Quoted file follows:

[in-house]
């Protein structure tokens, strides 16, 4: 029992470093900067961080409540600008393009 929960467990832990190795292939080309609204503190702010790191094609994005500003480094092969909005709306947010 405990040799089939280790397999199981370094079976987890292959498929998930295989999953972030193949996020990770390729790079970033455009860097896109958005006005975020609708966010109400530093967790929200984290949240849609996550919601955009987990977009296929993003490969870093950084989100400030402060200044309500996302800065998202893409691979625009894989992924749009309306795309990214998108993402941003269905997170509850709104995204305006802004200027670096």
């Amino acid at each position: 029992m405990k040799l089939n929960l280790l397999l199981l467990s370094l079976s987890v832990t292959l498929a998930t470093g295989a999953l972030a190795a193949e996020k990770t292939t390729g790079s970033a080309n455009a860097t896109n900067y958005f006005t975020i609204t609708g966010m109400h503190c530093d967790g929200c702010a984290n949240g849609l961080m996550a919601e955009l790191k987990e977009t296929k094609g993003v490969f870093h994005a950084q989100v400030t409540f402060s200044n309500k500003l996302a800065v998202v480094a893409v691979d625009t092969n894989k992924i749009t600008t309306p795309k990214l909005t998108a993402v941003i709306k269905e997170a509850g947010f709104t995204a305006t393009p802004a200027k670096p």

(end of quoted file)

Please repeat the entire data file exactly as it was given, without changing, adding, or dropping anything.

[in-house]
């Protein structure tokens, strides 16, 4: 029992470093900067961080409540600008393009 929960467990832990190795292939080309609204503190702010790191094609994005500003480094092969909005709306947010 405990040799089939280790397999199981370094079976987890292959498929998930295989999953972030193949996020990770390729790079970033455009860097896109958005006005975020609708966010109400530093967790929200984290949240849609996550919601955009987990977009296929993003490969870093950084989100400030402060200044309500996302800065998202893409691979625009894989992924749009309306795309990214998108993402941003269905997170509850709104995204305006802004200027670096």
């Amino acid at each position: 029992m405990k040799l089939n929960l280790l397999l199981l467990s370094l079976s987890v832990t292959l498929a998930t470093g295989a999953l972030a190795a193949e996020k990770t292939t390729g790079s970033a080309n455009a860097t896109n900067y958005f006005t975020i609204t609708g966010m109400h503190c530093d967790g929200c702010a984290n949240g849609l961080m996550a919601e955009l790191k987990e977009t296929k094609g993003v490969f870093h994005a950084q989100v400030t409540f402060s200044n309500k500003l996302a800065v998202v480094a893409v691979d625009t092969n894989k992924i749009t600008t309306p795309k990214l909005t998108a993402v941003i709306k269905e997170a509850g947010f709104t995204a305006t393009p802004a200027k670096p």